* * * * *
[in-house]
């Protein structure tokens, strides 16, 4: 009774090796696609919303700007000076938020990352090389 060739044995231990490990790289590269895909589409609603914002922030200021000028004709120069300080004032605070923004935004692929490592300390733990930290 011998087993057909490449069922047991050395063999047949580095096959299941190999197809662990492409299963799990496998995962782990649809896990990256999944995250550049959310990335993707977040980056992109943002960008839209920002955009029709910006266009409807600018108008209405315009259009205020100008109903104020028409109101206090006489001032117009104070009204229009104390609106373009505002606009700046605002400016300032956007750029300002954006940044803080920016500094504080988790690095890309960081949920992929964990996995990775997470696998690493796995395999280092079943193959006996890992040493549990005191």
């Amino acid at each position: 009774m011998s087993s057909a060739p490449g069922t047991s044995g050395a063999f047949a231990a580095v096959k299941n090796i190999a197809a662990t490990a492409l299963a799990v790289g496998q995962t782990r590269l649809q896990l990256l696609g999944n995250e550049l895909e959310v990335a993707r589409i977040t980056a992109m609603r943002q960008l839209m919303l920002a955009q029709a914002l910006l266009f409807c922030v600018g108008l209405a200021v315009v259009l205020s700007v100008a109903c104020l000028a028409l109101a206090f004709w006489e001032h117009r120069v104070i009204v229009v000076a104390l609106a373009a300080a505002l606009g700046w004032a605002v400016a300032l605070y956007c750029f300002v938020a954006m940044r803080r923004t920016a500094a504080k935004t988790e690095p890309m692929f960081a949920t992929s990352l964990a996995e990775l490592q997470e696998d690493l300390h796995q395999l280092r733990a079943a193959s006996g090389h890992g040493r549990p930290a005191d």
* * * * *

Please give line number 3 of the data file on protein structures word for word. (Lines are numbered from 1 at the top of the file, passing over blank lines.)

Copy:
């Amino acid at each position: 009774m011998s087993s057909a060739p490449g069922t047991s044995g050395a063999f047949a231990a580095v096959k299941n090796i190999a197809a662990t490990a492409l299963a799990v790289g496998q995962t782990r590269l649809q896990l990256l696609g999944n995250e550049l895909e959310v990335a993707r589409i977040t980056a992109m609603r943002q960008l839209m919303l920002a955009q029709a914002l910006l266009f409807c922030v600018g108008l209405a200021v315009v259009l205020s700007v100008a109903c104020l000028a028409l109101a206090f004709w006489e001032h117009r120069v104070i009204v229009v000076a104390l609106a373009a300080a505002l606009g700046w004032a605002v400016a300032l605070y956007c750029f300002v938020a954006m940044r803080r923004t920016a500094a504080k935004t988790e690095p890309m692929f960081a949920t992929s990352l964990a996995e990775l490592q997470e696998d690493l300390h796995q395999l280092r733990a079943a193959s006996g090389h890992g040493r549990p930290a005191d």